Phage or foe?

In light of new evidence, we have to reassess the role of bacteriophages in microbial communities: are they always the enemy?

Go to the profile of Lucía Fernández
Feb 05, 2018
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Time and time again, the microbial world reveals a surprising degree of complexity. In that sense, the study of bacteriophages, viruses that infect bacteria, has proven to be no exception. The interactions between phages and their bacterial hosts display intricate patterns of mutual control and co-evolutionary  processes worthy of any predator-prey dicotomy from the macroscopic world. This article presents different facets of phage-bacteria interactions that have been recently unveiled. On the one hand, recent work confirms that phage pressure can enhance biofilm formation, virulence or antibiotic resistance in bacterial populations. This phenomenon needs to be carefully considered in the context of phage therapy. Experience from the use of antibiotics has already shown the nefarious consequences of neglecting bacterial responses and evolutionary changes when cells are under pressure from external challenges. Additionally, application of omics techniques to phage research has enabled us to start decoding the complex  responses of bacterial cells to viral infection. Moreover, some of the most recent studies have shed light on the interconnection between phage resistance and quorum-sensing signalling pathways. This finding further hints at the importance of the interplay between bacteria and bacteriophages for the development of microbial communities.  Altogether, the data obtained so far highlights the need for more research to get a clearer picture of how viral predation affects the establishment and evolution of natural microbial populations. With this in mind, the overall message of this review is that phage pressure may be deleterious for single cells but benefitial for the population at large, a fine-tuned balance that needs to be well characterized and considered in order to exploit the antimicrobial potential of bacteriophages.

 

Abstract

Since their discovery, bacteriophages have been traditionally regarded as the natural enemies of bacteria. However, recent advances in molecular biology techniques, especially data from "omics" analyses, have revealed that the interplay between bacterial viruses and their hosts is far more intricate than initially thought. On the one hand, we have become more aware of the impact of viral predation on the composition and genetic makeup of microbial communities thanks to genomic and metagenomic approaches. Moreover, data obtained from transcriptomic, proteomic, and metabolomic studies have shown that responses to phage predation are complex and diverse, varying greatly depending on the bacterial host, phage, and multiplicity of infection. Interestingly, phage exposure may alter different phenotypes, including virulence and biofilm formation. The complexity of the interactions between microbes and their viral predators is also evidenced by the link between quorum-sensing signaling pathways and bacteriophage resistance. Overall, new data increasingly suggests that both temperate and virulent phages have a positive effect on the evolution and adaptation of microbial populations. From this perspective, further research is still necessary to fully understand the interactions between phage and host under conditions that allow co-existence of both populations, reflecting more accurately the dynamics in natural microbial communities.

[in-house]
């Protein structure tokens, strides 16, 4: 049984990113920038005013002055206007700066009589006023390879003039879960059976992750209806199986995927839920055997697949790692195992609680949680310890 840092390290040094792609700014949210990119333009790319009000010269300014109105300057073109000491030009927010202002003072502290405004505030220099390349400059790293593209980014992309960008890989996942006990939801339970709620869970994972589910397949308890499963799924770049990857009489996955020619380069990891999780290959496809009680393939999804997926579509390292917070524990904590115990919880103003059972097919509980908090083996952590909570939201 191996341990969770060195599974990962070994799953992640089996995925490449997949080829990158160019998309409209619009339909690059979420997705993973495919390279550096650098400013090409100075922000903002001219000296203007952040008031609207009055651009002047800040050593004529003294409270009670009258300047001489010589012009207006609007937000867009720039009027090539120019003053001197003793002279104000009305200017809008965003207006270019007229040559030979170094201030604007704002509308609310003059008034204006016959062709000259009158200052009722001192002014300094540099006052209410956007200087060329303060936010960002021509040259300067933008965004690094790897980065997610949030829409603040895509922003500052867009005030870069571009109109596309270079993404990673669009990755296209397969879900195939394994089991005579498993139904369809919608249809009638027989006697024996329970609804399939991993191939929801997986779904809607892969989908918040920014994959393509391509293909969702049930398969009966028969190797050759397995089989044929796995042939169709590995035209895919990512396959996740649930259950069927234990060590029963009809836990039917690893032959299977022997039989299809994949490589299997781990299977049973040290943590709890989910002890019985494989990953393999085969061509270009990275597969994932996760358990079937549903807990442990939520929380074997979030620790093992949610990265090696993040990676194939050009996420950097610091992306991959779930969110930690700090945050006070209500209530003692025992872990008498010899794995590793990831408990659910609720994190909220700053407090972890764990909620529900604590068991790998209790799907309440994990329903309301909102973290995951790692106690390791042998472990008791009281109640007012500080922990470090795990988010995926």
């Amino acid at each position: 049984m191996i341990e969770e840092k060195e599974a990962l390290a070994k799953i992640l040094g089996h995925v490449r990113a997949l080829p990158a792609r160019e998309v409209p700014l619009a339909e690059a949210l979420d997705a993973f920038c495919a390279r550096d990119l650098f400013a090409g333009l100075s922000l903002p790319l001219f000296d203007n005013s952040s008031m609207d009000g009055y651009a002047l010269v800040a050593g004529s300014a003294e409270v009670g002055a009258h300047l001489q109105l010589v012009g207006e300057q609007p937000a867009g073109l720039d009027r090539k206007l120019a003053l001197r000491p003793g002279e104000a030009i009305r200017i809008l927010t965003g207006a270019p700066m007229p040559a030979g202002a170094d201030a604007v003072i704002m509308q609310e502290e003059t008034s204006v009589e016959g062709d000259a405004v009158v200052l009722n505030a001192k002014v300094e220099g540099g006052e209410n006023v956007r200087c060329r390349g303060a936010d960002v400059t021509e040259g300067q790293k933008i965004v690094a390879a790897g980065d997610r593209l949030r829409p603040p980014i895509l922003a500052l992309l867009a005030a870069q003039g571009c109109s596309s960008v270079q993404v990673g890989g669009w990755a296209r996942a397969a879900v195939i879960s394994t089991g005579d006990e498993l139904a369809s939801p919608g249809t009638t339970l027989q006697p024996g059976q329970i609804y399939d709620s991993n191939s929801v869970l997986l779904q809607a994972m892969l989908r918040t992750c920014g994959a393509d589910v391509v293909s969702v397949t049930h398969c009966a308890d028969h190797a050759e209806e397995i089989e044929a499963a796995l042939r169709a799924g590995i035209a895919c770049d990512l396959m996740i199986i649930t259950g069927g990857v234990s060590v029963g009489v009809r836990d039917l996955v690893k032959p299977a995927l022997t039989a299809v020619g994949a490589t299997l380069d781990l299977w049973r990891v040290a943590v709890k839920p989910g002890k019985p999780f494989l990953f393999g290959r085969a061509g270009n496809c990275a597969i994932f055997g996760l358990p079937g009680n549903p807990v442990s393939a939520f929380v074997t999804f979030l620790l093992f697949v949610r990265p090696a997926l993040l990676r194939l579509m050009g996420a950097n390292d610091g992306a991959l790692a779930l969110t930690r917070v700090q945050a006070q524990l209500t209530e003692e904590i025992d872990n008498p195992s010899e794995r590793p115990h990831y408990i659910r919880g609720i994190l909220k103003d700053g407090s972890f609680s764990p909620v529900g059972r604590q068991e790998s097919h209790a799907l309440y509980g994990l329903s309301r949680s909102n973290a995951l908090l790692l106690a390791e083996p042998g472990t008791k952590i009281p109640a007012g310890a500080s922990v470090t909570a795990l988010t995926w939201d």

Reference 

Phage or foe: an insight into the impact of viral predation on microbial communities.  

Lucía Fernández, Ana Rodríguez, Pilar García.

ISME J. 2018 Jan 25. doi: 10.1038/s41396-018-0049-5.

http://www.nature.com/articles/s41396-018-0049-5 

Go to the profile of Lucía Fernández

Lucía Fernández

Postdoctoral researcher, Instituto de Productos Lácteos de Asturias (IPLA-CSIC)

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